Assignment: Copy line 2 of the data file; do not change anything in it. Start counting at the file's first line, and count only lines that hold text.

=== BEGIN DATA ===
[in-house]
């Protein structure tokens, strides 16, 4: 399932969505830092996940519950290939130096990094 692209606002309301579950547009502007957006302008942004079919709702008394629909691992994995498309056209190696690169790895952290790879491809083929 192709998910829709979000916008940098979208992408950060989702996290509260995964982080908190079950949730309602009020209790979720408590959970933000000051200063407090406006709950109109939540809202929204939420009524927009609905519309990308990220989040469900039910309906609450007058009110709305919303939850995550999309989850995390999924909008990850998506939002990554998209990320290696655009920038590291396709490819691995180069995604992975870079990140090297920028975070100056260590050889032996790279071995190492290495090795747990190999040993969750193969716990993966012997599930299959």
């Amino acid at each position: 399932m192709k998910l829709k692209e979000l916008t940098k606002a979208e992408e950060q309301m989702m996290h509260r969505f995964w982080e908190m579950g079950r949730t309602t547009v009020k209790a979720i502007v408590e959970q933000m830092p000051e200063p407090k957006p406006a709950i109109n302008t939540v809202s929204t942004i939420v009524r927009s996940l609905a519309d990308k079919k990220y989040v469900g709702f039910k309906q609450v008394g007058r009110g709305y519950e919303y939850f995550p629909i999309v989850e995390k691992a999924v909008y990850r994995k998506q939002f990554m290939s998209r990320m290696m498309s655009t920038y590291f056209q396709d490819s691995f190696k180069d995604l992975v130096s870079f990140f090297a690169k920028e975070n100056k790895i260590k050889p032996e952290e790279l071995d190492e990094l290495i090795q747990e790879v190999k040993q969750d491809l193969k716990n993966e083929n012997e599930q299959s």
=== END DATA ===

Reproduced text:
């Protein structure tokens, strides 16, 4: 399932969505830092996940519950290939130096990094 692209606002309301579950547009502007957006302008942004079919709702008394629909691992994995498309056209190696690169790895952290790879491809083929 192709998910829709979000916008940098979208992408950060989702996290509260995964982080908190079950949730309602009020209790979720408590959970933000000051200063407090406006709950109109939540809202929204939420009524927009609905519309990308990220989040469900039910309906609450007058009110709305919303939850995550999309989850995390999924909008990850998506939002990554998209990320290696655009920038590291396709490819691995180069995604992975870079990140090297920028975070100056260590050889032996790279071995190492290495090795747990190999040993969750193969716990993966012997599930299959």